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I Love Typography

MADE POSSIBLE WITH THE SUPPORT OF
I Love Typography
MADE POSSIBLE WITH THE SUPPORT OF

Sunday Type: czech type

Final Registration

What a hectic couple of weeks. Well, time to forget all your worries, sit back and enjoy some type and lettering. The winner of the Designing Books competition is mentioned at the close of today’s article. Thanks to all those who have sent in links and suggestions.

The other week I mentioned Typoretum. I mention them again because they have some lovely new printers’ flowers letterpress cards:

It’s been a while since any mention of tattoos on this site, so here are a few photos put together by cmdshiftdesign.com

I’m a sucker for black type on yellow:

Type Training

Gerard Unger’s Swift—one of my all-time favourite typefaces—made of rose petals. More great work from the brilliantly talented Gemma O’Brien:

A couple of great Czech covers:

This second cover was designed by brilliant Czech graphic designer Ladislav Sutnar (1932)

Ladislav Sutnar

You can learn a little more about Sutnar here and here.

Paul Prass:

Thanks, Vivien.

Paperclips with a type twist:

Alphabet Paperclips from Stephen Reed

Via How / OhJoy.

Lovely 2009 calendar from Egg Press

They also make a letterpress calendar. Thanks design*sponge.

New work from Pentagram for Khaleej Times:

pentagram fro Khaleej Times

I just can’t get excited about newspaper design. Would love to see someone completely rethink the newspaper.

Moss Lettering. Whatever next! Love it:

Thanks, Kyle.

Nice interview with Peter Crnokrak on AisleOne:

New type

New from TypeTrust is FaceBuster. I love it. This is no shy slab serif. Great for big headlines and adding a little—a lot of—punch.

Used to set today’s masthead too. Facebuster, designed by Silas Dilworth.

Typotheque has just released an incredible set of 21 fonts or font layers. As all the fonts share the same metrics, the fonts can be overlaid one on another, with an almost infinite number of permutations. Not easy to explain exactly how it works, so head on over to Typotheque for an explanation and video demonstration.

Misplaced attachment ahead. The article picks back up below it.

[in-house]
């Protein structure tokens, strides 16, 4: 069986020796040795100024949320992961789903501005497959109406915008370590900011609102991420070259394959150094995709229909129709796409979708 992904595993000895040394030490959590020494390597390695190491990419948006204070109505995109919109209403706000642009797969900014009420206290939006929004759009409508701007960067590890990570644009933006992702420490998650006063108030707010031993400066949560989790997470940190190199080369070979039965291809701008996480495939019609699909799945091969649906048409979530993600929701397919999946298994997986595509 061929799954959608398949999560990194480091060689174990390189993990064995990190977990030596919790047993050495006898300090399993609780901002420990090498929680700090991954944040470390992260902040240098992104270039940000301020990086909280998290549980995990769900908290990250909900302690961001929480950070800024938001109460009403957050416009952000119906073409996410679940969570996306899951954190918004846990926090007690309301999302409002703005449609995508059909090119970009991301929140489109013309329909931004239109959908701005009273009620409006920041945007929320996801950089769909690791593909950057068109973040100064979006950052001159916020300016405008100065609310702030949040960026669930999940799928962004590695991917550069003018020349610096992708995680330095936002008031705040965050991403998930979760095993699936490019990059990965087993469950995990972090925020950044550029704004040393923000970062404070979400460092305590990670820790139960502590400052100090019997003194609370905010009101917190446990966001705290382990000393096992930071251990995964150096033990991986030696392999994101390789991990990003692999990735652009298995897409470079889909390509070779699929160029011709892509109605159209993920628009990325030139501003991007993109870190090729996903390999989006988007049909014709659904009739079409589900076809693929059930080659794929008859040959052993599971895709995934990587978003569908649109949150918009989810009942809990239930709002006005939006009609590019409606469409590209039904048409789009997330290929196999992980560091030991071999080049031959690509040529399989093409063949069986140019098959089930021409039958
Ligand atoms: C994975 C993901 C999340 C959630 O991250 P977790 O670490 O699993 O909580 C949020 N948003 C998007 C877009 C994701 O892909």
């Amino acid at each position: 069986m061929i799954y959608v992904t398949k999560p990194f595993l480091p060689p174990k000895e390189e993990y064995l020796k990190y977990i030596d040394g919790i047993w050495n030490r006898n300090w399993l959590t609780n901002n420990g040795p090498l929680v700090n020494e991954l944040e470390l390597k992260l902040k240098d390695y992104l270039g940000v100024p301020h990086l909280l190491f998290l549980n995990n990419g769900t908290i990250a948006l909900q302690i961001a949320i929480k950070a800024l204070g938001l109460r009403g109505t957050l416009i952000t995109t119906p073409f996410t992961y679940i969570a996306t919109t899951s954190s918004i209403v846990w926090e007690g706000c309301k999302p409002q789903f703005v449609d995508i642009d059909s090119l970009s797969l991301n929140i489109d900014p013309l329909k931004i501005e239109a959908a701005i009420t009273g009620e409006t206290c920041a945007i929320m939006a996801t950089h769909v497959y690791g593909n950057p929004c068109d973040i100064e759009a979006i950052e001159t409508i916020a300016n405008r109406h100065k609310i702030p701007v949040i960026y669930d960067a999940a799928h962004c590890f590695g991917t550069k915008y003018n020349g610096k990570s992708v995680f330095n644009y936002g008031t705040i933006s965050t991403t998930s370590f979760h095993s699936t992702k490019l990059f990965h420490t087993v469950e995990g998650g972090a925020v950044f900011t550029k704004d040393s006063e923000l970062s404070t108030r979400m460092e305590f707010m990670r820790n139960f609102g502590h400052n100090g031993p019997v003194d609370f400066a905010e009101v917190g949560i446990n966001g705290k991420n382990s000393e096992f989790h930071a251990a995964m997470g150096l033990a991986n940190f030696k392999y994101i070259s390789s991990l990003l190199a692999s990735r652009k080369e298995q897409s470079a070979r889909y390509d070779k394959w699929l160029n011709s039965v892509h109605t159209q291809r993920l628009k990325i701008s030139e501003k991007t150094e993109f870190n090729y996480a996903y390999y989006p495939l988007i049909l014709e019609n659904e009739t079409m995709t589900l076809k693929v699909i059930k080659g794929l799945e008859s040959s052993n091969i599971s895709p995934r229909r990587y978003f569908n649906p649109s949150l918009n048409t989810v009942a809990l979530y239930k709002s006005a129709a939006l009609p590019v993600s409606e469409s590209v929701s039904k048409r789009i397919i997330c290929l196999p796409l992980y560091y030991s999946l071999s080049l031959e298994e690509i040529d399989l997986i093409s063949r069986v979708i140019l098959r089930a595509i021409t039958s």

History, a set of 21 display fonts

You can even try for yourself with the History Remixer. Why not make a masthead for the next Sunday Type. And while on the subject of Typotheque, be sure to check out Dot Dot Dot 16 by Stuart Bailey.

Three new faces from OurType: Alto, a versatile sanserif superfamily designed by Thomas Thiemich,

Lirico, a contemporary text family designed by Hendrik Weber:

And my personal favourite, Meran, a sans designed by Maurice Göldner, described as a ‘contemporary rotunda’. The Meran family consists of six weights (roman & italic) and three widths, normal, semi condensed and condensed.

Helvetica paper:

Like these repeating patterns from Yasmine at A Print a Day.

And on a lighter note

A capital FI lig is rarely a good idea:

Thanks Alec.

Sunday links

Arial narrow gets fixed
Kern the planet
Wordsandeggs—great new blog
Marks Unknown
Newly designed iKern web site
We are build dot com
Adobe, Web fonts and EOT
The Franklin Fountain
Italian Typography Design—Flickr group
Typography of the Web: Verdana, Geneva, and Tahoma
An interview with Nick Shinn
MyFonts—rising stars
DSType now at FontShop
Veer—Show and Tell

Designing Books winner

In my review of the wonderful Designing Books: practice and theory, I offered a free copy to a randomly selected commentator. And the winner is… Lorraine Reinsch. Thanks to everyone who contributed. I’d like to offer more books and more prizes, but as my pockets are far from bottomless, if you’d like to contribute, then I’ll use your contribution to buy more prizes. If you’re feeling generous, then visit the About page and find the ugly yellow PayPal Donate button (must change that). Every dollar helps.

Coming soon

That article on ten great sans serif / serif combos, more book reviews, interviews, the third quarter installment of 15 Great Examples of Web Typography, and lots, lots more—so stay tuned. Have a great, great week.

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